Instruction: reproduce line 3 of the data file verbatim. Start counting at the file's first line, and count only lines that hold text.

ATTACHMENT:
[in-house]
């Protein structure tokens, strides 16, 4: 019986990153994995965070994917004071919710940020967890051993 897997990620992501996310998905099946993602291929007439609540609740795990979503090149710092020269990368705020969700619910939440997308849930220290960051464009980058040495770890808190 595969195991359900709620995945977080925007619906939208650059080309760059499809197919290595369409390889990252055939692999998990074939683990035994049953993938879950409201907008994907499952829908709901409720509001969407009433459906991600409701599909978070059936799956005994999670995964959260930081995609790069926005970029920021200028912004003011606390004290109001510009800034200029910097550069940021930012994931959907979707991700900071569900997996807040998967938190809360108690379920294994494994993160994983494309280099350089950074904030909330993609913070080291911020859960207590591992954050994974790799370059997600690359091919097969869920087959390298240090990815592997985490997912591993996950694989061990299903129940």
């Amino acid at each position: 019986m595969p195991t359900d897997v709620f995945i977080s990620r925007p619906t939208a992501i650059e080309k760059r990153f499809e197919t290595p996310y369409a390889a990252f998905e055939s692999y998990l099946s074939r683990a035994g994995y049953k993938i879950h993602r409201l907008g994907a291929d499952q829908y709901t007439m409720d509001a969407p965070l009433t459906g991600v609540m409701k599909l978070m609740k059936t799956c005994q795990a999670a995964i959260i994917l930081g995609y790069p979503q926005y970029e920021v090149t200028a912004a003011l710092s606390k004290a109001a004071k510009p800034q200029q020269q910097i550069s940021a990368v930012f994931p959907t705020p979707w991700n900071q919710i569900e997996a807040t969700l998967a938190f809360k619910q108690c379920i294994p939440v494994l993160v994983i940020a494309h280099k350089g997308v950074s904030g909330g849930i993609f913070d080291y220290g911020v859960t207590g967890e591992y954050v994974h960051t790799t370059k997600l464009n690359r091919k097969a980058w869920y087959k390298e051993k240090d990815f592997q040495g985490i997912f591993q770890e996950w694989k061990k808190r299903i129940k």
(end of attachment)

């Amino acid at each position: 019986m595969p195991t359900d897997v709620f995945i977080s990620r925007p619906t939208a992501i650059e080309k760059r990153f499809e197919t290595p996310y369409a390889a990252f998905e055939s692999y998990l099946s074939r683990a035994g994995y049953k993938i879950h993602r409201l907008g994907a291929d499952q829908y709901t007439m409720d509001a969407p965070l009433t459906g991600v609540m409701k599909l978070m609740k059936t799956c005994q795990a999670a995964i959260i994917l930081g995609y790069p979503q926005y970029e920021v090149t200028a912004a003011l710092s606390k004290a109001a004071k510009p800034q200029q020269q910097i550069s940021a990368v930012f994931p959907t705020p979707w991700n900071q919710i569900e997996a807040t969700l998967a938190f809360k619910q108690c379920i294994p939440v494994l993160v994983i940020a494309h280099k350089g997308v950074s904030g909330g849930i993609f913070d080291y220290g911020v859960t207590g967890e591992y954050v994974h960051t790799t370059k997600l464009n690359r091919k097969a980058w869920y087959k390298e051993k240090d990815f592997q040495g985490i997912f591993q770890e996950w694989k061990k808190r299903i129940k």